When he compared test results on nine of 10 psychological scales before ECT with the same tests repeated at both two and four weeks after ECT, the differences were statistically significant, meaning that they could not have happened by chance.

McCall said the new study confirmed earlier results at Wake Forest Baptist that function and quality of life improve after ECT "to a greater extent than medication-treated patients," but, he said, the prior study’s first measurement was not made until four weeks after ECT. McCall said the change in quality of life was largely related to changes in mood.

But there also was improvement on various measurements of cognition and especially of memory. "Although the improvement on neurological tests could be attributed to a practice effect [taking the same test several times], it is equally likely that they represent true improvements in cognitive efficiency," he said.

Also involved in the study were Peter B. Rosenquist, M.D., associate professor of psychiatry, and Aaron Dunn, B.A., an associate project manager in the Psychiatry Department.

Karen Richardson | EurekAlert!
Further information:
http://www.wfubmc.edu

More articles from Health and Medicine:

nachricht NTU scientists build new ultrasound device using 3-D printing technology
07.12.2016 | Nanyang Technological University

nachricht How to turn white fat brown
07.12.2016 | University of Pennsylvania School of Medicine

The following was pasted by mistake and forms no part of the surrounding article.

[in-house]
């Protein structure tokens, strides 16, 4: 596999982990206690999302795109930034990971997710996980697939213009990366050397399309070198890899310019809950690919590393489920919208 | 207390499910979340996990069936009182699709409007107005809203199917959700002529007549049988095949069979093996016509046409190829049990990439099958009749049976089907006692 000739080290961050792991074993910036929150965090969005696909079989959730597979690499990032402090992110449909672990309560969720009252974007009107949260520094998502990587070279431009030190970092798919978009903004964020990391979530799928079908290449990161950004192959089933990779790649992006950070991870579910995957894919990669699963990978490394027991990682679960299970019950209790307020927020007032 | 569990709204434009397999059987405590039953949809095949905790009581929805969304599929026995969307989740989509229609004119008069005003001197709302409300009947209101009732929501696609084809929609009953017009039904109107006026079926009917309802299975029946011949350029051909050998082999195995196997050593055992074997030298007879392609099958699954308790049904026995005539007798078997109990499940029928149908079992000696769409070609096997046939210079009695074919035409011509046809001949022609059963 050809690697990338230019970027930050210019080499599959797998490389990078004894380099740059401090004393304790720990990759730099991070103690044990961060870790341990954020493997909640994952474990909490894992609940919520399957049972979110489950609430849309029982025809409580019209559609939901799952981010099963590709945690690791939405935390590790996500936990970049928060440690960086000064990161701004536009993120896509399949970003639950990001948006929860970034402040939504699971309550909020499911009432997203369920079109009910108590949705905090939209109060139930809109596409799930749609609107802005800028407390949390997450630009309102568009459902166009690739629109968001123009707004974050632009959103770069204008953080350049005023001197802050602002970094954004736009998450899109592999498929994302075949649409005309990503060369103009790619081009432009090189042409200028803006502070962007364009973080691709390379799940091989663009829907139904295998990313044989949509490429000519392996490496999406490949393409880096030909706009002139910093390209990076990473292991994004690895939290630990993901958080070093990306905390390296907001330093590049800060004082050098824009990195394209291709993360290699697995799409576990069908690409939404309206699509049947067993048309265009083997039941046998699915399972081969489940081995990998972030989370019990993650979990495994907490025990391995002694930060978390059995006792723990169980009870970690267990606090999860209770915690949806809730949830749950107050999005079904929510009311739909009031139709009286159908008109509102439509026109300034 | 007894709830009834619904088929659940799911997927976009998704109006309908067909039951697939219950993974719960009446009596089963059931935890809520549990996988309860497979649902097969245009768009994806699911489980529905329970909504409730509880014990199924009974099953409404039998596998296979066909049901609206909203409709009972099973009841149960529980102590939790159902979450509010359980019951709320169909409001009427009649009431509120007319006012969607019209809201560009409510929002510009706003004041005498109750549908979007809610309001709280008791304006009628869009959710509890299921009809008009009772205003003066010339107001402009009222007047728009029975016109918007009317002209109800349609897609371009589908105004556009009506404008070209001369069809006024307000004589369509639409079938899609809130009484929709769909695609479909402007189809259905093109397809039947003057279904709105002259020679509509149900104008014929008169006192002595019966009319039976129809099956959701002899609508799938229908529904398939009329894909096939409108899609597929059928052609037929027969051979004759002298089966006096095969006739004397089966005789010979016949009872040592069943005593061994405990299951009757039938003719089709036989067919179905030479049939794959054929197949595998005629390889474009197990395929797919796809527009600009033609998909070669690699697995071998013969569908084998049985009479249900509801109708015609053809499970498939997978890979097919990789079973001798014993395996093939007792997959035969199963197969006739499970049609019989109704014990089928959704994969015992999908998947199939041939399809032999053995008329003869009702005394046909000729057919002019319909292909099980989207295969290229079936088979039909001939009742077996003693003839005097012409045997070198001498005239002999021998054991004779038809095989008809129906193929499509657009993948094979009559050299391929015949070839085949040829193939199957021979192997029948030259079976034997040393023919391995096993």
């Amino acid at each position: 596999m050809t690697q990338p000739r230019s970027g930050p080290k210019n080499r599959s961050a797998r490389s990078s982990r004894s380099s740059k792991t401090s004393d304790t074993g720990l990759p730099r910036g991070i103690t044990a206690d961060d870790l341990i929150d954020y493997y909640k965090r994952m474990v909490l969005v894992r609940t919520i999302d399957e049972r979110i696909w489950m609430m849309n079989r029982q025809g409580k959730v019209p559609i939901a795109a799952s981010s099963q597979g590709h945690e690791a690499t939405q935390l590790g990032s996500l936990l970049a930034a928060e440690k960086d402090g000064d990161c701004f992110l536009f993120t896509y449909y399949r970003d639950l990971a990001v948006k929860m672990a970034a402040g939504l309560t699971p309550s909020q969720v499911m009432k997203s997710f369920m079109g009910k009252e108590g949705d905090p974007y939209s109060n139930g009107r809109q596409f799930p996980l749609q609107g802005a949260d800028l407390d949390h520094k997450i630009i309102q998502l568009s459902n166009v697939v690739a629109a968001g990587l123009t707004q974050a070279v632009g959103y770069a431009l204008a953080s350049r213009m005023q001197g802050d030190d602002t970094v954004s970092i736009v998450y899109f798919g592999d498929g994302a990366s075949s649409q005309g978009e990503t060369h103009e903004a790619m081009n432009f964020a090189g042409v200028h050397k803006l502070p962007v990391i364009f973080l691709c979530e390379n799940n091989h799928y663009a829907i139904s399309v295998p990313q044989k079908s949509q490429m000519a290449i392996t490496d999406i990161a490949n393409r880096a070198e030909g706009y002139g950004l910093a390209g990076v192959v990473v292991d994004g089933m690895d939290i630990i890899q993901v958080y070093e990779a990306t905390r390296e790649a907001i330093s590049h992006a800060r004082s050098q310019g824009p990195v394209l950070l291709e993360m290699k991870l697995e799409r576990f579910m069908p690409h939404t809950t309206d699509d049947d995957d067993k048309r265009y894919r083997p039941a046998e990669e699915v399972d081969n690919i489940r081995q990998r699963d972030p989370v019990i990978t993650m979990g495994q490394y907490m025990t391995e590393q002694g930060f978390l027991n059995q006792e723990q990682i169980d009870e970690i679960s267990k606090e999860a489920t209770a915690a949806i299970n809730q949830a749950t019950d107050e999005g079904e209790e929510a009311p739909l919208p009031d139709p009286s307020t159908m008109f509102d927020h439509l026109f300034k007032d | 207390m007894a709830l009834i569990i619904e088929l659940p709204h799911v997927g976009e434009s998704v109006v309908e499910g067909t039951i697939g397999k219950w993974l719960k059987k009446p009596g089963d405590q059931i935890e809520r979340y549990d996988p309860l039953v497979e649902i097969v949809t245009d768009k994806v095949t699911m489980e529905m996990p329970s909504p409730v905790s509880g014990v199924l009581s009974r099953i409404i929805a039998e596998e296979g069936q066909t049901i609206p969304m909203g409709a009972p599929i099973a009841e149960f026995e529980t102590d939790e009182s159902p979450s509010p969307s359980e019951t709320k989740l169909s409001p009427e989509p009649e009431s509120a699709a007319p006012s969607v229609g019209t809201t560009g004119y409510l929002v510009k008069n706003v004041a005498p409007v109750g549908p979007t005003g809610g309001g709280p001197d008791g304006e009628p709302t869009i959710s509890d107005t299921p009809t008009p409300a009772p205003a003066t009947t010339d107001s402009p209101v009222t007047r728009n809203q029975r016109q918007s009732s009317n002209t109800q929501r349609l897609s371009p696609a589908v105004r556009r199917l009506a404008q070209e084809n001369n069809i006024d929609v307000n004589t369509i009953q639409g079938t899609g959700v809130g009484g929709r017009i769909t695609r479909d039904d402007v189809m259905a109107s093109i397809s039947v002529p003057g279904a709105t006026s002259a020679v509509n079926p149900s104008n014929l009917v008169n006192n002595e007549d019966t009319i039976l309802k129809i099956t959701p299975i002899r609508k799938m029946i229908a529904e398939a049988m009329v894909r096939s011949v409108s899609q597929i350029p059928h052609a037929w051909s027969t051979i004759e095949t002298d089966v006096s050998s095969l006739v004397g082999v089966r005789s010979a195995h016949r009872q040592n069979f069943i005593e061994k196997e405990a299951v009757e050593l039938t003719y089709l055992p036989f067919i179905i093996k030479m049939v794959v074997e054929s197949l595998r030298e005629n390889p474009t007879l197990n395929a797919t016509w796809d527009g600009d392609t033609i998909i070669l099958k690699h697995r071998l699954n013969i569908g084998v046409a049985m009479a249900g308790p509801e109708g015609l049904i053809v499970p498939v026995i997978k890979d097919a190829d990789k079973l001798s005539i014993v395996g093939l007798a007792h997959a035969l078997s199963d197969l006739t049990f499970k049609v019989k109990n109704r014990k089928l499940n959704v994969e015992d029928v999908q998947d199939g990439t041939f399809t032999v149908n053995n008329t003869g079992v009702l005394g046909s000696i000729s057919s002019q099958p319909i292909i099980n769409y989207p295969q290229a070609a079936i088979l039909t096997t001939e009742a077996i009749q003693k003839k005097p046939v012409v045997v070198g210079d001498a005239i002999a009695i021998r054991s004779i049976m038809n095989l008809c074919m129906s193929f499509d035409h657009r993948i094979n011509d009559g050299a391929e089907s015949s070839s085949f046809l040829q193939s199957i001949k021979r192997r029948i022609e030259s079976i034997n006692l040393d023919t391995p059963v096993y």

All articles from Health and Medicine >>>

The most recent press releases about innovation >>>

Die letzten 5 Focus-News des innovations-reports im Überblick:

Im Focus: Significantly more productivity in USP lasers

In recent years, lasers with ultrashort pulses (USP) down to the femtosecond range have become established on an industrial scale. They could advance some applications with the much-lauded “cold ablation” – if that meant they would then achieve more throughput. A new generation of process engineering that will address this issue in particular will be discussed at the “4th UKP Workshop – Ultrafast Laser Technology” in April 2017.

Even back in the 1990s, scientists were comparing materials processing with nanosecond, picosecond and femtosesecond pulses. The result was surprising:...

Im Focus: Shape matters when light meets atom

Mapping the interaction of a single atom with a single photon may inform design of quantum devices

Have you ever wondered how you see the world? Vision is about photons of light, which are packets of energy, interacting with the atoms or molecules in what...